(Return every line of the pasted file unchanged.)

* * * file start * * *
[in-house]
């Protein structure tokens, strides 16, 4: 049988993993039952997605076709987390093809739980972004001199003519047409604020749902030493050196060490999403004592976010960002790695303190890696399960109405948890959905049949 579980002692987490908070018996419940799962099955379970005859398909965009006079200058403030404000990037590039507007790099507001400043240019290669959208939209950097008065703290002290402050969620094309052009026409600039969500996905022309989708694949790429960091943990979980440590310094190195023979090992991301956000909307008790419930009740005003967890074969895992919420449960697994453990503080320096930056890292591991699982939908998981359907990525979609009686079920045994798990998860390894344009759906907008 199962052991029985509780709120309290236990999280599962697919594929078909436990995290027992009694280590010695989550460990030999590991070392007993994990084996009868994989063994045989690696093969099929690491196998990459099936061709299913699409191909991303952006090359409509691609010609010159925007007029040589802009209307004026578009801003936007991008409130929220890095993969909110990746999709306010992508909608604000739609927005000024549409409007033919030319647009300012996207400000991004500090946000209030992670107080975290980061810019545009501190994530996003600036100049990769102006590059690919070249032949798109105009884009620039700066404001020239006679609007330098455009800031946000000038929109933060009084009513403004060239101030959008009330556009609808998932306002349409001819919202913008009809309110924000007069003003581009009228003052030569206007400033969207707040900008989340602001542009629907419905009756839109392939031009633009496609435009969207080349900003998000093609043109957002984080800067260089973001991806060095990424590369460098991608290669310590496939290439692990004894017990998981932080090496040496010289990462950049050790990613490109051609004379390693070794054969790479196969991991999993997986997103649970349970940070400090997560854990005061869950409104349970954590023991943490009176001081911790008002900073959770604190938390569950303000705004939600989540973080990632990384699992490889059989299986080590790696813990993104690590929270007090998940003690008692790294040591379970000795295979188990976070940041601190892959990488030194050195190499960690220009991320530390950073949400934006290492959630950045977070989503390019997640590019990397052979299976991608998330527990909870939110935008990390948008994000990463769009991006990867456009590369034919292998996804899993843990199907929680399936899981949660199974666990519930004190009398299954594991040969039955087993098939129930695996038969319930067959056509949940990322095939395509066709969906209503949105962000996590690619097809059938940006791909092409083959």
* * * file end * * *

[in-house]
């Protein structure tokens, strides 16, 4: 049988993993039952997605076709987390093809739980972004001199003519047409604020749902030493050196060490999403004592976010960002790695303190890696399960109405948890959905049949 579980002692987490908070018996419940799962099955379970005859398909965009006079200058403030404000990037590039507007790099507001400043240019290669959208939209950097008065703290002290402050969620094309052009026409600039969500996905022309989708694949790429960091943990979980440590310094190195023979090992991301956000909307008790419930009740005003967890074969895992919420449960697994453990503080320096930056890292591991699982939908998981359907990525979609009686079920045994798990998860390894344009759906907008 199962052991029985509780709120309290236990999280599962697919594929078909436990995290027992009694280590010695989550460990030999590991070392007993994990084996009868994989063994045989690696093969099929690491196998990459099936061709299913699409191909991303952006090359409509691609010609010159925007007029040589802009209307004026578009801003936007991008409130929220890095993969909110990746999709306010992508909608604000739609927005000024549409409007033919030319647009300012996207400000991004500090946000209030992670107080975290980061810019545009501190994530996003600036100049990769102006590059690919070249032949798109105009884009620039700066404001020239006679609007330098455009800031946000000038929109933060009084009513403004060239101030959008009330556009609808998932306002349409001819919202913008009809309110924000007069003003581009009228003052030569206007400033969207707040900008989340602001542009629907419905009756839109392939031009633009496609435009969207080349900003998000093609043109957002984080800067260089973001991806060095990424590369460098991608290669310590496939290439692990004894017990998981932080090496040496010289990462950049050790990613490109051609004379390693070794054969790479196969991991999993997986997103649970349970940070400090997560854990005061869950409104349970954590023991943490009176001081911790008002900073959770604190938390569950303000705004939600989540973080990632990384699992490889059989299986080590790696813990993104690590929270007090998940003690008692790294040591379970000795295979188990976070940041601190892959990488030194050195190499960690220009991320530390950073949400934006290492959630950045977070989503390019997640590019990397052979299976991608998330527990909870939110935008990390948008994000990463769009991006990867456009590369034919292998996804899993843990199907929680399936899981949660199974666990519930004190009398299954594991040969039955087993098939129930695996038969319930067959056509949940990322095939395509066709969906209503949105962000996590690619097809059938940006791909092409083959």